This fictional project is a work in progress.
Spotify and other audio streaming services created easy access and endless recommendations to music. We rarely have to put up with our audio environment anymore.
In the meantime, the experience of listening to music did not change much: ears with headphones or speakers attached to the device du jour. How could our audio bubble provide something more? Maybe something that connects not just to our minds, but our whole body? Or connects us to each other?
I. How could streaming music become a visceral listening experience?
To start, I collected a range of body sensors that are currently available in consumer devices, such as the Muse meditation headband, the Oura ring, and the Apple Watch. Together they collect several types of data about our body.
- EEG: the electrical activity of the brain, measured on the scalp
- PPG: blood volume changes measured by illuminating the skin to monitor the heart rate or even breathing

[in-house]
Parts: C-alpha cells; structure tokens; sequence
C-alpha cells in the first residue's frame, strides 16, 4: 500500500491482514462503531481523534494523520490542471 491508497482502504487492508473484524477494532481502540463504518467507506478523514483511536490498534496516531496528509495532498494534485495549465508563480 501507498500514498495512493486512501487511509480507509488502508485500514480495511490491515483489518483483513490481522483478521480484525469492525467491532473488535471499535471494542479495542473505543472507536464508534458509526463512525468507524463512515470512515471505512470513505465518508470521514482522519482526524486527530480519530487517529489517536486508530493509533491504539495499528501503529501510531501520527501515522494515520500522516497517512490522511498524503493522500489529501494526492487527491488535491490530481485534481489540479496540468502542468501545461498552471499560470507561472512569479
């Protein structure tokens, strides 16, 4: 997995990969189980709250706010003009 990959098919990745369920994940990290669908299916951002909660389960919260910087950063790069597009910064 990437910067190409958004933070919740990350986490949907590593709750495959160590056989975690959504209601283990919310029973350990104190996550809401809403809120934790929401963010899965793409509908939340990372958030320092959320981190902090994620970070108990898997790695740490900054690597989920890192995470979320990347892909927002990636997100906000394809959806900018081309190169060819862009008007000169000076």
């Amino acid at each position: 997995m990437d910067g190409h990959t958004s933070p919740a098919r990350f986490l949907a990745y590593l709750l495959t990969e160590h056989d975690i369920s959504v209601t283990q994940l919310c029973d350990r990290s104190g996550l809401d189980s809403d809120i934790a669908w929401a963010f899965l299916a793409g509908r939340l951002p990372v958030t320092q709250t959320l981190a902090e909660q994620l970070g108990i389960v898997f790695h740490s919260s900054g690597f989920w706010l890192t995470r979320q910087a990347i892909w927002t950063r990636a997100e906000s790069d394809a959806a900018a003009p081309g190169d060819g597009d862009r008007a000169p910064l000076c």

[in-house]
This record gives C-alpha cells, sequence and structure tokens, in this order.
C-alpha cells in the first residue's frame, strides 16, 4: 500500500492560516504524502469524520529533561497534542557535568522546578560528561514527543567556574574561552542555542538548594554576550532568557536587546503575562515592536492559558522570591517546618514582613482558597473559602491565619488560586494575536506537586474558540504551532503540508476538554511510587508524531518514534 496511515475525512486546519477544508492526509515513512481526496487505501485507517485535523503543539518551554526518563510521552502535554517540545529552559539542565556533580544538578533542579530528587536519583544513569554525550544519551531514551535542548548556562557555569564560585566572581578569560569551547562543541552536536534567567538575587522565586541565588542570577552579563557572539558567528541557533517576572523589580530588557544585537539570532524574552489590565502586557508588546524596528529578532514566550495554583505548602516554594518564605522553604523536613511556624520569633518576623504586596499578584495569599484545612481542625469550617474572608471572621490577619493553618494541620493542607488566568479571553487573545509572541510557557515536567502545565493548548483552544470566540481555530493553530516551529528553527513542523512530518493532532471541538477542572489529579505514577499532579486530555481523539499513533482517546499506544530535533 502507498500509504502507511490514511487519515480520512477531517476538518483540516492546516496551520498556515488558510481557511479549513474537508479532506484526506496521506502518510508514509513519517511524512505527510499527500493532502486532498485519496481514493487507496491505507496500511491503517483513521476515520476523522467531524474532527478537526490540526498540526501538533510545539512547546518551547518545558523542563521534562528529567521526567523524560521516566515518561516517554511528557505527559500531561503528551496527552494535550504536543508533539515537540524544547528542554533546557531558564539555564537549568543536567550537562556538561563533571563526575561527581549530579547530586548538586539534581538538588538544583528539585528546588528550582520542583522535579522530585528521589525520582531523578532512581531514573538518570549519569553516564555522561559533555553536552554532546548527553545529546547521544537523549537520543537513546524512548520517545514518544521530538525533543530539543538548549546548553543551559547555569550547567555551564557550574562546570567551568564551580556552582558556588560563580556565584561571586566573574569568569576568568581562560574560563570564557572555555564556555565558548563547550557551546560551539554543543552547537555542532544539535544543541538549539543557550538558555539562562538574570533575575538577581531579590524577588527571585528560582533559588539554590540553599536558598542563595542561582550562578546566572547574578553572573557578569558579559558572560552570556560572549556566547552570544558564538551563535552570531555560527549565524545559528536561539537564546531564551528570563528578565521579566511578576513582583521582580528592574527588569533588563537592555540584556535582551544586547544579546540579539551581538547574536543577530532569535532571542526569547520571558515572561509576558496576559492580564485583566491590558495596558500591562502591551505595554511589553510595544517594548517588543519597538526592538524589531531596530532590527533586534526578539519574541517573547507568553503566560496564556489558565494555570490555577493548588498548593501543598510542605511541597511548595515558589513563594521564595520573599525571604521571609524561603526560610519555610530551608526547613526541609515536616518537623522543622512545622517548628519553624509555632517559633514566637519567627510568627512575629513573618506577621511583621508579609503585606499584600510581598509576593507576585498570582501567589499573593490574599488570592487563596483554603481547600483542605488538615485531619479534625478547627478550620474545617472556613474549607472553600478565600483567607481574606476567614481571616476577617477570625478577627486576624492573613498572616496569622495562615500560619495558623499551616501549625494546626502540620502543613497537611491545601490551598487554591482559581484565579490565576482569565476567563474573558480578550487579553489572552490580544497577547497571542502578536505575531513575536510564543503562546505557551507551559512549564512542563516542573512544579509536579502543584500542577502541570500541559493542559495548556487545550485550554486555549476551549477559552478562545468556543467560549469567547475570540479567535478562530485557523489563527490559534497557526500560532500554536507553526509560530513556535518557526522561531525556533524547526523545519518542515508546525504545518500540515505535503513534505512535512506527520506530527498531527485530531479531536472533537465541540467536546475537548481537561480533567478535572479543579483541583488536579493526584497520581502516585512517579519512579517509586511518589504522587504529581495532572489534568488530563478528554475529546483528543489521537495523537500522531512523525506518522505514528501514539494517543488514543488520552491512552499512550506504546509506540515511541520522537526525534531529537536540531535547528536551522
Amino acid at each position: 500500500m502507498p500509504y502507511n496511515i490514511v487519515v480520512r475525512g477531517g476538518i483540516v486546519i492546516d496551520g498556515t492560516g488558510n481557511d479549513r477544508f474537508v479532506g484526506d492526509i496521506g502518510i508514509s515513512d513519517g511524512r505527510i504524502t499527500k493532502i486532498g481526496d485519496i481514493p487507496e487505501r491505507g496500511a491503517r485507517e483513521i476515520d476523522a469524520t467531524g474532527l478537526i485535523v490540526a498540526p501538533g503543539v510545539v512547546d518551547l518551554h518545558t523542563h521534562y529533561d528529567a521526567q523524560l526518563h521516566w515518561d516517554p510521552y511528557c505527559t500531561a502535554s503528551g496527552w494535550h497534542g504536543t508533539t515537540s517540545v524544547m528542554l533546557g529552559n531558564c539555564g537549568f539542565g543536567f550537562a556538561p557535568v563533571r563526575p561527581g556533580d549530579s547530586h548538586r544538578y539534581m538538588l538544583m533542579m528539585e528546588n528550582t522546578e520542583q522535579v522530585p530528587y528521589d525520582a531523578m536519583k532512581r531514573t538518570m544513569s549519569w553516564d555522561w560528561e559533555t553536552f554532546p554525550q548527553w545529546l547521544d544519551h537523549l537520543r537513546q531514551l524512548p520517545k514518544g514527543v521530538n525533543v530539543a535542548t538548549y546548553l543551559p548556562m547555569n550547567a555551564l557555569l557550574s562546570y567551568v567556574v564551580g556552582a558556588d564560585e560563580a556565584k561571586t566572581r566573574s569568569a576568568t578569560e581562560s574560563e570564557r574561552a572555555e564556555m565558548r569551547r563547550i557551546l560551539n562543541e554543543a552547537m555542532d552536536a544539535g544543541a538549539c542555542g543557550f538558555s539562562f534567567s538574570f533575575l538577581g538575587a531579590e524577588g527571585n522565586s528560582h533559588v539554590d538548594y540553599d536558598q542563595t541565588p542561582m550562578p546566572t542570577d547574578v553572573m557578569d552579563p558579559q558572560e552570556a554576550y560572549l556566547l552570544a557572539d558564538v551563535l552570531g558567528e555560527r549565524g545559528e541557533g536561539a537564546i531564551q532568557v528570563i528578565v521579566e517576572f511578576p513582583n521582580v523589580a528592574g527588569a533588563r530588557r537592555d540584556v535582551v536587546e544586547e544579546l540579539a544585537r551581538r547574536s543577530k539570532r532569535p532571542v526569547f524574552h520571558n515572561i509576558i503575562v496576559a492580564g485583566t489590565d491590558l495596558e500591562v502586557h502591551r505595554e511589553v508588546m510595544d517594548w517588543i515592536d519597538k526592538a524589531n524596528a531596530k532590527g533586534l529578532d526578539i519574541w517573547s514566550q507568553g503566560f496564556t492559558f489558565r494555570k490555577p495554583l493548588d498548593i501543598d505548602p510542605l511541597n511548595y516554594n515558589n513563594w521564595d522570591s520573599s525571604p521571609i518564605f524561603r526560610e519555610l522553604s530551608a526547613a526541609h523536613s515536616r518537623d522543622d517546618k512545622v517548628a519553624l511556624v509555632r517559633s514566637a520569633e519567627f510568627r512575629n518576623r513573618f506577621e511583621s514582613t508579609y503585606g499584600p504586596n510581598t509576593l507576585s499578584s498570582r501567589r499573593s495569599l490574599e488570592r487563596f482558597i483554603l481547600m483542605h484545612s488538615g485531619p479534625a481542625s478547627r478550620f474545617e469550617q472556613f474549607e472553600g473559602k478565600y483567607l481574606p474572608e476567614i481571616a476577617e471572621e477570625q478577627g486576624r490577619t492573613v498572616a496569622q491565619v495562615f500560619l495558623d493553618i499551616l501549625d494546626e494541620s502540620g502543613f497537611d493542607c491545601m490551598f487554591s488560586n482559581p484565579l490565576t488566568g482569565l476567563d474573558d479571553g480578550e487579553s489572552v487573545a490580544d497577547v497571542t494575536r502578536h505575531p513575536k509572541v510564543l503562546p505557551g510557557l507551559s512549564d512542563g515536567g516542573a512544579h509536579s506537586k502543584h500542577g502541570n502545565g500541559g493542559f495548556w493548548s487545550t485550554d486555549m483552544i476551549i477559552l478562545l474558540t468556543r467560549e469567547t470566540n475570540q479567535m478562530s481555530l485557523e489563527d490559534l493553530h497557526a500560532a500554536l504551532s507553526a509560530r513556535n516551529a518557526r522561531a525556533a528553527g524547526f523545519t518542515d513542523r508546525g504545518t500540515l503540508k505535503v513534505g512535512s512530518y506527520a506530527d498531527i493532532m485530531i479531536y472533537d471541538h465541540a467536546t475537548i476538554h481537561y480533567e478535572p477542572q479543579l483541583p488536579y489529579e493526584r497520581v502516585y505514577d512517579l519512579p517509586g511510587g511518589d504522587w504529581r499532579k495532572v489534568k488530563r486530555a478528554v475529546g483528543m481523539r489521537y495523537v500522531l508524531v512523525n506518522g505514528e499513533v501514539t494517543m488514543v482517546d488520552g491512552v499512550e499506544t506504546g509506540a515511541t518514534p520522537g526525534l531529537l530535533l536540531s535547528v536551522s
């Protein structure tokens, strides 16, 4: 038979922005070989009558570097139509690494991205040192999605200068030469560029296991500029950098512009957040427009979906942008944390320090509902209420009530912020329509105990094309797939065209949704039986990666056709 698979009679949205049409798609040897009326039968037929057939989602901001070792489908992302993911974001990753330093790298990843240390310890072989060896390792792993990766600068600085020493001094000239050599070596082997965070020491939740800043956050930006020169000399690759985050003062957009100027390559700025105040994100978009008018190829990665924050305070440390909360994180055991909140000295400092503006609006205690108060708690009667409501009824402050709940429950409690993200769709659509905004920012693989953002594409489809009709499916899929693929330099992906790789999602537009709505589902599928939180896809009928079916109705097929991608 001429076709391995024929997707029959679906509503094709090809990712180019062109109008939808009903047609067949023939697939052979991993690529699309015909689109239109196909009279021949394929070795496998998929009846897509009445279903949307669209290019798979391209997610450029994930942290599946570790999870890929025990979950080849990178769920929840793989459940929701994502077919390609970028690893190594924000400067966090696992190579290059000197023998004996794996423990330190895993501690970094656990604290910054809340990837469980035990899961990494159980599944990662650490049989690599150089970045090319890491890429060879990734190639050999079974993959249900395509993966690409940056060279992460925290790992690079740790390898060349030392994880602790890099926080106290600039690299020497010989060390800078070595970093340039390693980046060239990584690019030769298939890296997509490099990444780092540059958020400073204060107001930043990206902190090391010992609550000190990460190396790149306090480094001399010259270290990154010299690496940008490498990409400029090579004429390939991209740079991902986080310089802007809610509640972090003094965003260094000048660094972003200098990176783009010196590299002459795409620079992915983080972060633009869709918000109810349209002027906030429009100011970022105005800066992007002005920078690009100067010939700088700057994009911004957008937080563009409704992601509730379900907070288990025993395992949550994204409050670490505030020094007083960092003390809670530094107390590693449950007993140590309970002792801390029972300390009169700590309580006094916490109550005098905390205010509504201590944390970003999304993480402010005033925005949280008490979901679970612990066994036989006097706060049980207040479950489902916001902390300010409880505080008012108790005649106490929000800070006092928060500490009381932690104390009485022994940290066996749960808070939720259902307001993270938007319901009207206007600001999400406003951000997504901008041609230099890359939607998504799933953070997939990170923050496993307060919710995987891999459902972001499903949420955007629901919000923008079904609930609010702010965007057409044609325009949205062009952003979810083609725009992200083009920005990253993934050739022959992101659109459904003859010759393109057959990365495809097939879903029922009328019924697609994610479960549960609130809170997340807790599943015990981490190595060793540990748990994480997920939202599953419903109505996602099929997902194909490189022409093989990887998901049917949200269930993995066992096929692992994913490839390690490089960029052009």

- Pulse oximetry: measures the oxygen and hemoglobin levels
- The 3-axis accelerometer and gyroscope can measure all types of physical movement from head/hand tilts and step count to running speed
- Body temperature
Did they use any of these sensors previously?
Yes, Spotify used to offer running tracks with a beat per minute (bpm) matching the accelerometer, even produced instrumental music for it. Then it, poof, disappeared, to some user’s vocal dismay.
Who could benefit from using sensors?
I speculated about some personas or archetypes open to using sensors to enhance their audio bubbles.
Work in progress on whole body listening!
II. How could music streaming create social moments?
Some mockups for the possible touchpoints of co-listening.